I never tried writing a screenplay with someone before. It’s not that I’m not into collaboration, I just never knew anyone who would want to write something with me (or, like, at all). I’ve never been a part of an artistic group before, but this changed. Now I’m working with four people plus the director – but let’s start from the beginning.
Three months ago I started to work on a short film with the group that I’m a member of (it’s a “student group” at the university). The crew includes four students who’ll work on the story, then I’ll write the screenplay based on their story (I’m also producing it). Last week we had a meeting where we finished half of the story (I’m just there to help them in the process) but it took us three months.
Our first “meeting” (on Facebook), was at the end of December, where we agreed to come up with what we want to tell with the story for the next meeting. But the next occasion didn’t happen until the end of January and they still had nothing. I shared my idea – which ended up being our message. Then we agreed to come up with the goal of the main character. They had another 3-4 weeks but at the end, my idea was the one we chose – again.
At this point, I started to feel like I got too involved with the story – but I convinced myself that’s not the case – plus that they don’t really want to participate. They wasn’t responsive either, only one or two of them replied to my messages.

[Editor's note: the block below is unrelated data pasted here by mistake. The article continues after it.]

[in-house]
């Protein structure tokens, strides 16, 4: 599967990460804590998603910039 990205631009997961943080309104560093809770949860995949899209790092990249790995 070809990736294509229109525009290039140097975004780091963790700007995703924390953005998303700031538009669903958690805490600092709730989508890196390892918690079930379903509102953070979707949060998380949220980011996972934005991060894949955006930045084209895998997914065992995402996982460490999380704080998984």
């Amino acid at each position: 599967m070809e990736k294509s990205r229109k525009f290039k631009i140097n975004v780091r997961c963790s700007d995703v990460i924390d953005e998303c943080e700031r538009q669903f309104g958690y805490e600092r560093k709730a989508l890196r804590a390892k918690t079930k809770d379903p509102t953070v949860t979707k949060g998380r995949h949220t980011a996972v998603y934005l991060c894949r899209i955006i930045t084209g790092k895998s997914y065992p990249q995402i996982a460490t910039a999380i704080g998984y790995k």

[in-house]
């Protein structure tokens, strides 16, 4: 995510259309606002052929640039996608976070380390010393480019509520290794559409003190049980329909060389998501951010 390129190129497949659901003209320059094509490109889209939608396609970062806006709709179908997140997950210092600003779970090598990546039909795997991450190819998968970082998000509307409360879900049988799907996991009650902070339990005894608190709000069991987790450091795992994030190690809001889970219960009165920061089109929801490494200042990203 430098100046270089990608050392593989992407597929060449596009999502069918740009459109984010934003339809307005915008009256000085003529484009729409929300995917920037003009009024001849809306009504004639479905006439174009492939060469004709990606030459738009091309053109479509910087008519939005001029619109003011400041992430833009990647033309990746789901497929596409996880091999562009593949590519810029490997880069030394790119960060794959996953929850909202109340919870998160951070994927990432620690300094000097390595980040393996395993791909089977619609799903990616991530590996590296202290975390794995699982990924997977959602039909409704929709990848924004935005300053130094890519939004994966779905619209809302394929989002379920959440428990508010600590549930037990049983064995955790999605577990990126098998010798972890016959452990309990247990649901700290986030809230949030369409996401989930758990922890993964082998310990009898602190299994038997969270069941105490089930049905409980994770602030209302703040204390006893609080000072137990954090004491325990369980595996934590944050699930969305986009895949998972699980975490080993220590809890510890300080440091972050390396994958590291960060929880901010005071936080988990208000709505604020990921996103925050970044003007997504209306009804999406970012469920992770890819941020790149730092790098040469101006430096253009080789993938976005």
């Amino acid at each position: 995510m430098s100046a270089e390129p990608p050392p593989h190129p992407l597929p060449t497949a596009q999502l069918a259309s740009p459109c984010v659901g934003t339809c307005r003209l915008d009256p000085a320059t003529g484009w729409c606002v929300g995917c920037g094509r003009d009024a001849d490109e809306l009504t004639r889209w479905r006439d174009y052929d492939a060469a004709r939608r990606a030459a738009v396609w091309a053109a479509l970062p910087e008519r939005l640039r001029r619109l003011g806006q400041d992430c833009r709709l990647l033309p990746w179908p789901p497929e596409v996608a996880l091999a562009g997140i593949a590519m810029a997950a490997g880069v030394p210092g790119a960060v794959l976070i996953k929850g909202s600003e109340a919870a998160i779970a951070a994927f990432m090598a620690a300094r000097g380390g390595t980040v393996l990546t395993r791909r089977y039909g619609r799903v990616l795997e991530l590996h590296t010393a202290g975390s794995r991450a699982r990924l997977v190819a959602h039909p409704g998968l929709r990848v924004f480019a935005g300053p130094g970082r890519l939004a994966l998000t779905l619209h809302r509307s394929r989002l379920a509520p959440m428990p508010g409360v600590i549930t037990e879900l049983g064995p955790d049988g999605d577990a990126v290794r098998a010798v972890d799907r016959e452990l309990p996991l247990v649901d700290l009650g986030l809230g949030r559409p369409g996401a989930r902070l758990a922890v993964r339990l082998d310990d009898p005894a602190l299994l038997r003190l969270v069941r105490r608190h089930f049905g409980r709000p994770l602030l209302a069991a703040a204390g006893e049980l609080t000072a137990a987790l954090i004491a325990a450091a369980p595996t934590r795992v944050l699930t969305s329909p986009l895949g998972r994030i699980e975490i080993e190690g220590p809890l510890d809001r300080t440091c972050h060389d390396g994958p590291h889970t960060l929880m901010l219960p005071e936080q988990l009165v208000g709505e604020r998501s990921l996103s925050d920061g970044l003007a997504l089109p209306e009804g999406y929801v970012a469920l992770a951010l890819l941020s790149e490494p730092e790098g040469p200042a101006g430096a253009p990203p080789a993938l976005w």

I also kept suggesting that we should meet in person because that way we could be more effective than on Facebook. But we just couldn’t find the right time. Once we were close to an actual meeting but we ended up doing it on Skype – which was better than Facebook but still not what we needed.
Then came March, a couple of new guys joined the group and suddenly we were able to meet in person and actually get things done.
We came up with the plot points, two obstacles, the solution and the closing scene (the opening scene was described in the previous meetings so I was able to write it), plus we have the list of the scenes for the half of the movie.
So, what did I learn from all of this? Well, for starters, being determined is important. In the beginning, I tried to be nice, I tried not to force anything and always wanted a collective decision, but this slowed down everything. You can’t wait for everyone to agree, because that (usually) takes too much time and you can easily miss the deadline (fortunately – or unfortunately – we have no such thing). You have to be the boss, especially when you’re the producer of the movie. You have to be tough and determined and deal with the fact that your writers (or other crew members) might won’t like you for this. But in this case, during production, they are employees and you’re their boss.
So, I really hope that this little post will help anyone who’s (also) a first time producer working with friends and having a hard time achieving anything. Be firm, be tough, don’t let them dictate the tempo – and if they leave the project, they just weren’t meant to be part of your team.
There might be a second part to this post, because we’re still developing the story, but if not, then see you guys next time in:
Lessons learned: during production